Treatment options for temporomandibular joint disorder include self-care practices, pain medications, stabilization splints and Botox, according to the National Institute of Dental and Craniofacial Research. Irreversible treatments such as surgery and implants are available, but there is insufficient evidence to support their effectiveness as of 2015.
Most cases of TMJ do not worsen and are temporary, so self-care methods such as eating soft foods and applying an ice pack may be enough to relieve symptoms, as the National Institute of Dental and Craniofacial Research recommends. Patients should also avoid straining the jaw through yawning, gum chewing and loud singing. A physical therapist can show patients gentle stretches and exercises to increase jaw mobility. Over-the-counter painkillers such as nonsteroidal anti-inflammatory drugs are often helpful in relieving discomfort, but patients may ask their doctor or dentist for a prescription medication if they experience more severe pain.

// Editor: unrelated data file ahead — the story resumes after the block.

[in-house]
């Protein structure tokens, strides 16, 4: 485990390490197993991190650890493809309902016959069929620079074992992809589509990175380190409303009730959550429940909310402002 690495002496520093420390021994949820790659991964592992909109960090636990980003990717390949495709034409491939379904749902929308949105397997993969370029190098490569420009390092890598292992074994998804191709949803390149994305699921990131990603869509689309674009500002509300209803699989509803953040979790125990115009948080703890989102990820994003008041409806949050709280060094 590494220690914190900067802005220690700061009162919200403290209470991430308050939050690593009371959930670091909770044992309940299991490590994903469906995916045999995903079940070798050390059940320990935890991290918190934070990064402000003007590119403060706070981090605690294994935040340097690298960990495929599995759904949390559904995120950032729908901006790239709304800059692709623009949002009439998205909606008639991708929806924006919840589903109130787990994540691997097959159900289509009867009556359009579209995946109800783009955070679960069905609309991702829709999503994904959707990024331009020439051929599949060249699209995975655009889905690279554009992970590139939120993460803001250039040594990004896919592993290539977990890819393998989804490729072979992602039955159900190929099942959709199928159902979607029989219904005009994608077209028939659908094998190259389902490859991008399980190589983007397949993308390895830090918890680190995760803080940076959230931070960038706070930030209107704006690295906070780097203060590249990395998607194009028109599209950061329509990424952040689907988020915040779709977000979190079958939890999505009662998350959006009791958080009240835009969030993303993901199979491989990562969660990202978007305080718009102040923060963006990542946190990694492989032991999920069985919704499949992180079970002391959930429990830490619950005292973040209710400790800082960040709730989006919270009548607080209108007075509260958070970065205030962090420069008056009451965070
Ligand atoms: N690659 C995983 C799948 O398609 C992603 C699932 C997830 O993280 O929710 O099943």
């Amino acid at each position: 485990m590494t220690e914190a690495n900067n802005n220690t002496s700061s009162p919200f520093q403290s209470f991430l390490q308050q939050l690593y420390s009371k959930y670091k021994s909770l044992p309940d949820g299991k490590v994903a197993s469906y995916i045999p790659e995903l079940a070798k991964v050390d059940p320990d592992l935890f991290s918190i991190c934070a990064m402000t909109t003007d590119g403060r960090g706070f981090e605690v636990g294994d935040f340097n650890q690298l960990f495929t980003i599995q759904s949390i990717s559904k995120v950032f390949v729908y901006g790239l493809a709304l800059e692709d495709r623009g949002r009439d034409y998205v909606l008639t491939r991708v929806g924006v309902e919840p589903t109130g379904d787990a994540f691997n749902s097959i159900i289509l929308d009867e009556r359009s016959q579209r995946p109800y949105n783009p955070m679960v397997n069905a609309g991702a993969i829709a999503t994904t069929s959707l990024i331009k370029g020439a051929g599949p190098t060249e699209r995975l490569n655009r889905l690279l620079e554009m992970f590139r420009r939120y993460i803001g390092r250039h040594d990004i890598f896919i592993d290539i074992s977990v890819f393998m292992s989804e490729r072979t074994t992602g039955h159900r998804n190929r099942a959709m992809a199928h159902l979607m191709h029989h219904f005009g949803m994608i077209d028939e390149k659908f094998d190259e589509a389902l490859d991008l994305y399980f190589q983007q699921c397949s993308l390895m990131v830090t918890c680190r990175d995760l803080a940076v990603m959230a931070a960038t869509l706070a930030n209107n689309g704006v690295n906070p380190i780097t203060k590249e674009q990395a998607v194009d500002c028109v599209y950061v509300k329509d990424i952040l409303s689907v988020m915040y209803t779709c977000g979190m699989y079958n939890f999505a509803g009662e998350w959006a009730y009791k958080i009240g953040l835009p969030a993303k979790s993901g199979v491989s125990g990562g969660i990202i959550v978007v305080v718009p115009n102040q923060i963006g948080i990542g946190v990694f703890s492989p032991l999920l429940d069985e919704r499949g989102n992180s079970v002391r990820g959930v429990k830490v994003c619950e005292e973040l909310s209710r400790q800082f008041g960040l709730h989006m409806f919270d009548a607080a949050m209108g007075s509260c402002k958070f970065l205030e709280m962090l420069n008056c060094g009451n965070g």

A bite guard or stabilization splint is a plastic piece that fits over the teeth, and it is one of the most common TMJ treatments, according to the National Institute of Dental and Craniofacial Research. Small doses of Botox may provide relief for chronic TMJ sufferers, but the U.S. Food and Drug Administration has not approved the use of Botox for this purpose. Surgical procedures and artificial implants are controversial, as long-term safety is not yet known.